The Easiest Way to Create An Edible Kitchen Garden

There’s nothing quite like the wonderful scent and contrasting colors of juicy red strawberries hanging down amongst their jagged edged leaves.  This doesn’t have to be the scene in a field somewhere – it can be as close as your balcony or patio.   A small edible kitchen garden growing in planters makes a decorative feature which can be individualized to provide your favorite vegetables and culinary herbs.  The flavor of home grown fruit and vegetables is hard to beat. They can be picked young and tender as required or in the case of tomatoes, vine ripened to perfection.

There are many things to consider when you decide to plant an edible garden.  The first is location.  You need to remember that most of the plants in this garden are going to be used in the kitchen.  The best place to put them would be close to the kitchen, but you do need a sunny spot so have a look around your home.  You want to have the fresh herbs available for cooking, so easy access is always a key role in how many of them actually make it to the stewing pot.  When the herbs are right within a few steps of the kitchen, you are much more likely to run out and pick a few leaves to use as you need them.  The other great thing is that you can grow varieties that just aren’t available in the supermarkets.
Stacking Planter

You do not need acres of land to have a fantastic herb garden.  You can have more than enough space for the most common herbs in a one meter square area.  Make the most of your area by thinking outside of the box and also making use of vertical space.  You can make multi-tiered gardens by starting with a large pot filled with potting mix and stack a couple more, getting slightly smaller on top of each other.  These will work on the same principles as a spiral herb garden.  Plant your drier type Mediterranean herbs on the top layer where they get lots of sun and then the more tender ones on the layers below where they are a little more protected.
Hanging baskets can be used to grow lettuce and salad greens or tomatoes and cucumbers where they hang down so you don’t need to worry about staking.  Attach some shelves to a vacant wall and use narrow troughs that will dress up a bland wall and also provide crops for the kitchen.

A sunny location is a requisite for your herb garden.  One that gets at least 4 or 5 hours of decent sun light is best.  Herbs love the sun, but being exposed to high temperatures can make them wither or sprout up and go to seed quickly.  Once a herb goes to seed, it can become bitter, woody and ceases to produce very many leaves. Along with proper growth are the essential oils that give the herbs their wonderful flavors and aromas.  With plenty of sun, the plants are able to develop luscious green foliage and intense oils.  These flavors will come bursting out when you use them in the kitchen.

You can either start the your herbs and vegetables from seeds in the house towards the end of winter, about four weeks before expecting the last frost, or you can sow the seeds directly into the ground.  The ground must be warm and ready for growing.  Ideally, some compost or fertilizer can be dug in a few weeks before planting so it’s had time to start feeding the soil.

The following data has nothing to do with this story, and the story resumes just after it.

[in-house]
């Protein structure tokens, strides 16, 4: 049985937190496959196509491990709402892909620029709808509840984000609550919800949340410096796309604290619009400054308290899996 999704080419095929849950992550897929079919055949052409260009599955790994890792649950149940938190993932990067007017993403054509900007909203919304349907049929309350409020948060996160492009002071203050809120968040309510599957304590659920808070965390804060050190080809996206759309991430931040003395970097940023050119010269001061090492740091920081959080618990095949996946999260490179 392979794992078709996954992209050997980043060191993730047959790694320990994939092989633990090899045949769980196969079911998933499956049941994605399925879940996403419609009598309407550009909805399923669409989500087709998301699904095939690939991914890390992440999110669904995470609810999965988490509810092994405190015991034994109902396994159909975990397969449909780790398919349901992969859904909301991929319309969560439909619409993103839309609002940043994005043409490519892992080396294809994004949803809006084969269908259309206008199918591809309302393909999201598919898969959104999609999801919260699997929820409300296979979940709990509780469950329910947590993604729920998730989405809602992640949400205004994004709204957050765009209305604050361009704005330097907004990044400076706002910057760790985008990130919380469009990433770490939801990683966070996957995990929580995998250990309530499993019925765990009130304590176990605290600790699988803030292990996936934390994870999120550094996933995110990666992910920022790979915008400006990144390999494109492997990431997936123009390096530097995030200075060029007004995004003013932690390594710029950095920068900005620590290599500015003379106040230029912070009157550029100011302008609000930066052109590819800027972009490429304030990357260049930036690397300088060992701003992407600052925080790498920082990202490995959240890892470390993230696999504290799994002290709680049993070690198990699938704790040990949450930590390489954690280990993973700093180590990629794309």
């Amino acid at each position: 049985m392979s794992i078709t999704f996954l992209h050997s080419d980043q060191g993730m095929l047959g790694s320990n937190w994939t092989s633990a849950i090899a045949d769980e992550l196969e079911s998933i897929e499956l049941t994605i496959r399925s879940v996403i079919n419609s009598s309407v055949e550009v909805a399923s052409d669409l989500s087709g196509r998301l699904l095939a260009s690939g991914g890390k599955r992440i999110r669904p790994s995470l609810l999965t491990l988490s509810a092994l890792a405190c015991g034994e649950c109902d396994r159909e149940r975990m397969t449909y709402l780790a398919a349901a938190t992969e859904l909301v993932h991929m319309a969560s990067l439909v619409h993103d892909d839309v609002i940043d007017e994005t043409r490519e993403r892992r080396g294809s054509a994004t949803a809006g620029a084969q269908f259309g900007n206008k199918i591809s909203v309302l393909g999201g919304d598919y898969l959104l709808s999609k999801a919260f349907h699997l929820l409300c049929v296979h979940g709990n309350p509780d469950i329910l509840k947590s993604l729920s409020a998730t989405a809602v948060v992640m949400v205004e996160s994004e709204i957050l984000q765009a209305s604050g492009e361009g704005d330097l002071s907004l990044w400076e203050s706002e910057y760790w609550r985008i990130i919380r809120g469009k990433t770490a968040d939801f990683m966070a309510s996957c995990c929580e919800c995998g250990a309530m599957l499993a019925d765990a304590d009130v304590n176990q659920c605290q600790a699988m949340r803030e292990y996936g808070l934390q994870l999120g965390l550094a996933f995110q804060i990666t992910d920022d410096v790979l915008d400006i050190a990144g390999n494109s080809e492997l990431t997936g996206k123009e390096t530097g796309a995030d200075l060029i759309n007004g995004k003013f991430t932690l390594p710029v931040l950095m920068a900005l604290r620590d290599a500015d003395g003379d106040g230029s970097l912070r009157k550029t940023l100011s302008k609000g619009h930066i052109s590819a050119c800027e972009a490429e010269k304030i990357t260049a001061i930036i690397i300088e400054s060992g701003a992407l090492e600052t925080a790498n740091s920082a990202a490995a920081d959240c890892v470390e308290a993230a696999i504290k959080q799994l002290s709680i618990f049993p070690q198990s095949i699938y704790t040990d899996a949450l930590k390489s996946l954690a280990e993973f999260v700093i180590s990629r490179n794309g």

To start the seeds indoors you can use seedling trays with a seed raising mix.  Don’t use straight potting mix as it is generally too coarse and won’t be able to transfer the moisture to the seed that it needs to start germination.  You can mark each tray with the seed variety you have planted in them.  This makes it easy to know which is which as a lot of plants look similar when they are at an early stage.

Another easy method is to use little peat Jiffy pellets.  These come compressed but swell up when you soak them in water.  Pop a seed or two in each and leave them in a warm spot.  These provide the ideal germinating environment and then you can plant out the whole jiffy which means there is minimal shock from root disturbance.

All plants growing in pots and containers rely on us for their fertilizer and nutrition.  There are many good organic or slow release fertilizers that will do the job and remain available to the plants for different periods of time.  Mark dates in your calendar as to when the next application is due.

Keep a good eye out for any bug or other insect issues that may be developing.  The secret is observation, being aware of how the plants usually look and examine when something doesn’t look quite right.  Many of the pests start off under the leaves so take a good look.  Some insects can multiply in numbers extremely quickly so it is much easier to sort out the problem when you just have a few rather than trying to have to fight a major infestation.  But, by keeping the veggies and herbs healthy, well watered, access to fertilizer and plenty of sunlight, they will be naturally able to ward off most of the pests and disease.

Plan ahead.  Take note of how your crops are progressing.  Find recipes to incorporate this produce and cut your grocery bill.  Plant plenty of loose leaf varieties of salad greens that can be harvested over a long period of time so that they are always available when you need them.  If you were to make a habit of planting at least one seed each day, you’ll find that within weeks you’ll be reaping the rewards and always have something to harvest.  Get into sync with Mother Nature and be amazed at the wonderful bounty she provides as your tiny seedlings emerge and grow into bountiful crops for you to harvest.

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